Learning about the "Half-halt"… and the dangers of too much bravado.

As the title suggests, this is about a recent (a.k.a. last night) adventure I had while attempting to ride Gracie.

Let’s start by admitting that I do not ride frequently and it has been some time since I was last in the saddle.  However, I felt that all was right with the world and my horse and I were ready to do whatever Amanda threw at us for our lesson… First mistake in the books.

Gracie felt fresh in the moderately chill fall air. She wouldn’t stand for mounting and she was very eager to do more than walk. Amanda was kind enough to start our lesson promptly and started telling me to post slower in an attempt to slow Gracie’s run-away trot.  She also suggested I relax A LOT and try a half-halt to get Gracie to listen.

So here I go, already trying to implement these words of wisdom to try and rein my wild horse back to a nice soft medium trot.  I am sitting tall, sitting down, leg back, core engaged, heels down, looking where I want to go and, trying to be relaxed all at the same time. Then Amanda says, “Now, half-halt and, release. Now, Half-halt and, release. ARE YOU HALF-HALTING?!?! YOU ARE JUST HOLDING HER FACE.” Mistake number two comes with my response… ” I am half-halting, and I am trying NOT to hold her face…”

Never make excuses with your instructor.  If she says you are not half-halting then, you are certainly NOT half-halting.  So, I got a lesson in trotting with no reins (essentially). I was told to loosen my reins SIGNIFICANTLY and, ask for the trot. Again, ask for the trot while, sitting tall, sitting down, leg back, core engaged, heels down, looking where I want to go and, trying to be relaxed all at the same time. (yes that is copy and pasted from above.)

The First Attempt:  I loosen my reins and get nice and set at the walk. I calmly ask Gracie for a nice slow transition to the trot and…. BOOM!   she runs away with me.  She takes a huge departure, rocking me back in the saddle, throwing my leg forward and, causing me to rebalance with the reins and pull her face…  Not anywhere close to the desired result.

The Second Attempt: Everybody resets, the trainer, the horse, the rider.  Amanda says, “I want you to stay balanced. Don’t kick her to the trot, just cluck at her.”  Loose rein, sitting tall, feeling balanced, ect. ect. ect.  So, I cluck at her. BOOM! off to the races… Amanda is insisting I sit heavy. Define the rhythm. HALF-HALT!  This one went better but as I was trying to sit heavy and define a rhythm Gracie took that to mean Canter…  hmm, now I have officially ben run away with.  Collect the reins, stop the horse and reset again.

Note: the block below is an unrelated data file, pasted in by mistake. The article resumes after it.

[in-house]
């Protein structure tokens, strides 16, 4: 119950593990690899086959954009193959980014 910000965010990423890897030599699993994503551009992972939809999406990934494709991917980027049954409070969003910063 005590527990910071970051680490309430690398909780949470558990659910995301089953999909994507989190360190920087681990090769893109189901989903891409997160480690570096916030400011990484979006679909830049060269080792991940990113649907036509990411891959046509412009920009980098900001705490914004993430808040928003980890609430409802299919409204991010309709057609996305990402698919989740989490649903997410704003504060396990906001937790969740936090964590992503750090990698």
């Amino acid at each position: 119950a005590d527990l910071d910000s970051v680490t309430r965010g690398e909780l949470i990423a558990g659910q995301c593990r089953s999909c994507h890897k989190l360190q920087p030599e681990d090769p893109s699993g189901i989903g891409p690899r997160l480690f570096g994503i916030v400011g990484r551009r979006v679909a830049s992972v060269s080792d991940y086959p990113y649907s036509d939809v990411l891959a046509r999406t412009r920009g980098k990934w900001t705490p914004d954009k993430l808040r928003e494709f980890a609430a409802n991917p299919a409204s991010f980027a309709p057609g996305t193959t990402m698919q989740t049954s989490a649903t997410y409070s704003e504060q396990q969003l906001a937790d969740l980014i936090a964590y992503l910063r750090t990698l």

Amanda is flustered, I am embarrassed and frustrated, Gracie is having a hell of a time understanding me and is quite done with me screwing with her face. Amanda decides it is time to step in and show me what to do. Thank God!

Surprisingly enough, when done correctly it is damn near impossible to see someone half-halt.  She took Gracie around the arena and asked me, “do you see what my hands are doing?” I looked and thought, maybe they twitched? But, unsure I said “They didn’t do ANYTHING!”  Hmmm. “That’s right! They didn’t and, they shouldn’t.”  Got one right… mark the time.

After Amanda was convinced Gracie knew what a half-halt was she decided it was my turn to actually learn to half-halt.  Back in the saddle I went.

Step one: Amanda put her hand between my leg and the saddle and asked me to half-halt. I pulled on the reins lightly to simulate my half-halt.  “You didn’t squeeze here?”  “Nope, am I supposed to?” “Yes! You half-halt with your body and reinforce with the reins. NOt the other way around.” “oh…”
(yeah, that exchange happened)

Step two: Now that I am half-halting with my body first and reins as a back-up, let’s try this again.  Reset at the walk, see above. loose rein and cluck for the trot. NO KICKING. Ahhhhhh, nice easy trot departure.  Now we are trotting and everyone is happy.

Step three: Squeeze with the thighs and relax you seat… what?!?!  why did the horse stop?  OH!  THAT is a half-halt.

Step Four: Repeat step three but without bringing the horse out of the trot.  oooooooooh… she slowed down!  this is nice!  “Good job, Robert.”

Repeat steps two-four for the rest of your riding life. (adding this in at the canter eventually)

Lots of valuable lessons were learned in the arena last night.  One, half-halt with your body. Two, communicate when you think you are doing something and not getting the result your instructor wants. Three, Gracie really does want to work. Four, my balance and seat has improved dramatically over the past year. The wild Gracie cantering would have had me on the ground back then.

All said, half-halting and transitions will be my new warm-up plan when I ride. It will help Gracie start off right and will allow me to warm up my riding muscles as well.

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